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Hazard, H. W. (ed.) / Volume III: The fourteenth and fifteenth centuries
(1975)

XII: The Spanish and Portuguese reconquest, 1095-1492,   pp. 396-456 PDF (13.3 MB)


Page 451

Ch. XII SPANISH AND PORTUGUESE RECONQUEST 451 
although the supreme commander was king Ferdinand of Aragon, and small numbers
of Aragonese nobles, foreign volunteers, and Swiss and other mercenaries
from abroad participated. 
With all the frontier from Jimena de la Frontera to Lorca seething with forays
and skirmishes, in July 1482 Ferdinand invested Loja with an army of some
eighteen thousand horse and foot, but after suffering heavy casualties inflicted
by Moorish sallies from the be sieged city, he had to abandon this poorly
planned affair. The next year, with the king in the north, the marquis (as
he now was) of Cadiz, Rodrigo Ponce de Leon, and the master of Santiago,
Alfonso de Cárdenas, moved south to attack Malaga, but as their army
was making its way without due caution through the Ajarquia or rugged sierra
country north of that city, it was surprised by king abu-l-Hasan and az-Zaghall,
and routed with heavy loss. Boabdil, in rebellion against his father, had
seized the Aihambra and, to strengthen his claim to the royal title, in this
same year assaulted the Andalusian border town of Lucena, with the help of
his father-in-law ' Ali-Atar (' All al-'Attär), but a strong Castilian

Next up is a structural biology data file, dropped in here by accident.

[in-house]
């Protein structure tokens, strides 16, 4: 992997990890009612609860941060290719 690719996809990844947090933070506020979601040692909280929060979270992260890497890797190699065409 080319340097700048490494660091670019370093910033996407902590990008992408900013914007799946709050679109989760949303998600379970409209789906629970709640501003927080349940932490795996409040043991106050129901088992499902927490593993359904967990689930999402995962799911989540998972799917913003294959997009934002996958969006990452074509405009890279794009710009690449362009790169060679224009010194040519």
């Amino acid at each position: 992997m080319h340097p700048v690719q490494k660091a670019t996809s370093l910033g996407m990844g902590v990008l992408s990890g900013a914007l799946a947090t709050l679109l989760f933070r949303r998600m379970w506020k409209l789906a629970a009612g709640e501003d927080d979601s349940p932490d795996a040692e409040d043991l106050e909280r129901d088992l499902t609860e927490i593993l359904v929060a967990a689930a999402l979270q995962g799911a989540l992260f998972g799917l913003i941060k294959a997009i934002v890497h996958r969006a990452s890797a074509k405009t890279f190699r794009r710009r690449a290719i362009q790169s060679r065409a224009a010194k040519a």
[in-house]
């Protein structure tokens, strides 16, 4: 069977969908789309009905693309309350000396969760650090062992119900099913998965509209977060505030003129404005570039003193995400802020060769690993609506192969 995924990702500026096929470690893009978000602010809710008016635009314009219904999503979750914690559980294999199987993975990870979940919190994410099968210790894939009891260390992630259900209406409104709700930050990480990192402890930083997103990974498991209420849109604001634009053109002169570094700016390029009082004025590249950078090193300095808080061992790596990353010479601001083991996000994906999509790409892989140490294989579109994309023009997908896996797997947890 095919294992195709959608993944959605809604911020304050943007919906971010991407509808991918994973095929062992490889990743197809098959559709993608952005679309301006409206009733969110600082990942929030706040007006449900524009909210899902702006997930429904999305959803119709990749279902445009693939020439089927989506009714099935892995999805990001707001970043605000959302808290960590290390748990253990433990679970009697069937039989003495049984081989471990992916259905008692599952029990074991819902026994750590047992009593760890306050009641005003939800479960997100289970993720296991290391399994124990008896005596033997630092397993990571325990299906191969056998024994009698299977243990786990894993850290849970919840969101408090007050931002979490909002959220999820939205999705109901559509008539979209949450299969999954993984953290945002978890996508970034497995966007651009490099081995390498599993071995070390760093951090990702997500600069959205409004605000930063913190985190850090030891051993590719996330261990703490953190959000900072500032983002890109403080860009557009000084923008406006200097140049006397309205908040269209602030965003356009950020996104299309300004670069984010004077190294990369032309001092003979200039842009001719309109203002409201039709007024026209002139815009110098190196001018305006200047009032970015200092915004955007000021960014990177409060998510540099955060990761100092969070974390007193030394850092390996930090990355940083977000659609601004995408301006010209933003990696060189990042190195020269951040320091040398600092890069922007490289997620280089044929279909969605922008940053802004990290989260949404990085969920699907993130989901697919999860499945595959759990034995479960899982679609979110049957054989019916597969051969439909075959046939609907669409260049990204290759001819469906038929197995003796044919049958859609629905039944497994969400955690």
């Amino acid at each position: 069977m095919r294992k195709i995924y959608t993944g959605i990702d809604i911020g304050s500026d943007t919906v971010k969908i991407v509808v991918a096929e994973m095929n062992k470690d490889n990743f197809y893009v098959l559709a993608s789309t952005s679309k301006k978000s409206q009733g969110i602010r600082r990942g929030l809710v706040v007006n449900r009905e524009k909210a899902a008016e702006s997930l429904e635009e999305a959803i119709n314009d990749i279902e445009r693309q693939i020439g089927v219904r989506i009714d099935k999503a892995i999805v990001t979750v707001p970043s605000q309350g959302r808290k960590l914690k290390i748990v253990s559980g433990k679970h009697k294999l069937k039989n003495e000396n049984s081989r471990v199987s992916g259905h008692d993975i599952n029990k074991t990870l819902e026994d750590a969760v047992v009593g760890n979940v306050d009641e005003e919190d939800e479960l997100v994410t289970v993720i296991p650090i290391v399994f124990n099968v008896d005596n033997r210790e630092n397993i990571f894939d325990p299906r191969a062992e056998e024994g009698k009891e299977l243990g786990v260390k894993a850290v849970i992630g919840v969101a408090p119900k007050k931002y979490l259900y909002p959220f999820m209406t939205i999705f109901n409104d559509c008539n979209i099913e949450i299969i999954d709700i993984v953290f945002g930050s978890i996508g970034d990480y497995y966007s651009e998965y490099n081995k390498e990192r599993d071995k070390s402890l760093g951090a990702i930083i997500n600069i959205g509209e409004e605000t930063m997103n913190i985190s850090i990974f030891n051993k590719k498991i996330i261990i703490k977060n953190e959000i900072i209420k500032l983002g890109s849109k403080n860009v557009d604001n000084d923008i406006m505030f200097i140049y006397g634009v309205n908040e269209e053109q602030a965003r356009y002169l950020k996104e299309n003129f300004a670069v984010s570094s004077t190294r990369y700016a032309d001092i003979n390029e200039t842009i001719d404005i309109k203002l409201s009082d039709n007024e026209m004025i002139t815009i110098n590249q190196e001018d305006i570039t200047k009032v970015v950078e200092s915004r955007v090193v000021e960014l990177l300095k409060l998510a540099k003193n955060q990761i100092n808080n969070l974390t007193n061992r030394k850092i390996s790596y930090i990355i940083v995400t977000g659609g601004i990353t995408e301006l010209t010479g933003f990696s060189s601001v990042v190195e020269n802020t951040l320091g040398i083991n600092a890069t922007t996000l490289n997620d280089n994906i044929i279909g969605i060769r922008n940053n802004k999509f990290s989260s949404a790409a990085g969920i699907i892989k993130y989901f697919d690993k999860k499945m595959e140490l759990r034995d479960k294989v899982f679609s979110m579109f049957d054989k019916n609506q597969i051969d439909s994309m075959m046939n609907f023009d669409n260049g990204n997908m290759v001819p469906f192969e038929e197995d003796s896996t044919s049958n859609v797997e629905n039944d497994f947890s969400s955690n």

relief column drove off the Granadans and forced them into a battle near
Lucena in which ' Ali-Atar was killed and Boabdil himself taken prisoner.
Abu-l-Hasan took advantage of his son's misfortune to regain Granada, while
Boabdil, in order to secure his freedom, had to submit to an agreement with
the Catholic Kings. In the pact of Cordova, signed on August 24, 1483, he
promised, in exchange for his release and a two-year truce, to become a vassal
of Castile, pay an annual tribute of 12,000 doblas, release Christian captives,
provide on demand seven hundred lanzas (mounted nobles with attendant warriors)
to the Castilian army, and allow Spanish troops to cross his dominions in
order to make war on abu-l-Hasan. The latter clause meant little, since Boabdil,
having lost Granada city, controlled only the eastern section of the kingdom,
which he ruled from Guadix; and even here, in 1485, he lost Almeria to his
uncle az-Zaghall. Mean while, in 1483 the marquis of Cadiz recovered Zahara;
and Ferdinand himself in 1484, using lombards and other ox-drawn guns to
breach the walls, secured the surrender of Alora (June 18) and Setenil (September
21). 
After the death of abu-l-Hasan in 1485, king Ferdinand launched a major campaign,
ostensibly to take Malaga and cut off the western third of the Granadan state.
The big royal army, after gaining Coin and Cártama on its march south,
reached the port city but then swung back westward to attack Ronda. After
an artillery barrage had breached its walls and set houses afire, Ronda capitulated,
being 


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